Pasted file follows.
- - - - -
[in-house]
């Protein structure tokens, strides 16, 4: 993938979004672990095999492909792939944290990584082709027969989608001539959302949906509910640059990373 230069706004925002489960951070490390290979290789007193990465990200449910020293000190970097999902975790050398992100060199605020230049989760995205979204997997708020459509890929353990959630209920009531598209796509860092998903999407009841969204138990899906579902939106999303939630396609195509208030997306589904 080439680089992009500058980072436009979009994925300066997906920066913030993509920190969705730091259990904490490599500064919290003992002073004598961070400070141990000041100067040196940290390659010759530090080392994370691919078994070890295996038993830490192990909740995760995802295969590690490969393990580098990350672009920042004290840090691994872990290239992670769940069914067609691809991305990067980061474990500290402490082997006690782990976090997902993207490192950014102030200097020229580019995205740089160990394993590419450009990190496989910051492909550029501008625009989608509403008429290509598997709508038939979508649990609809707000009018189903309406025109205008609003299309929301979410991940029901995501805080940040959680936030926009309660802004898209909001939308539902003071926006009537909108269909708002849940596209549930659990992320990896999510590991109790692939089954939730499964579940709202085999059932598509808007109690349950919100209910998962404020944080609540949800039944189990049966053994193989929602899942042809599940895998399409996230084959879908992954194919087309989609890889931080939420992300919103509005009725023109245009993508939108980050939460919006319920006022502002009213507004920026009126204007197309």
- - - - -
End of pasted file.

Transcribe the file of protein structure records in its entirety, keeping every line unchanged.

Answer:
[in-house]
């Protein structure tokens, strides 16, 4: 993938979004672990095999492909792939944290990584082709027969989608001539959302949906509910640059990373 230069706004925002489960951070490390290979290789007193990465990200449910020293000190970097999902975790050398992100060199605020230049989760995205979204997997708020459509890929353990959630209920009531598209796509860092998903999407009841969204138990899906579902939106999303939630396609195509208030997306589904 080439680089992009500058980072436009979009994925300066997906920066913030993509920190969705730091259990904490490599500064919290003992002073004598961070400070141990000041100067040196940290390659010759530090080392994370691919078994070890295996038993830490192990909740995760995802295969590690490969393990580098990350672009920042004290840090691994872990290239992670769940069914067609691809991305990067980061474990500290402490082997006690782990976090997902993207490192950014102030200097020229580019995205740089160990394993590419450009990190496989910051492909550029501008625009989608509403008429290509598997709508038939979508649990609809707000009018189903309406025109205008609003299309929301979410991940029901995501805080940040959680936030926009309660802004898209909001939308539902003071926006009537909108269909708002849940596209549930659990992320990896999510590991109790692939089954939730499964579940709202085999059932598509808007109690349950919100209910998962404020944080609540949800039944189990049966053994193989929602899942042809599940895998399409996230084959879908992954194919087309989609890889931080939420992300919103509005009725023109245009993508939108980050939460919006319920006022502002009213507004920026009126204007197309």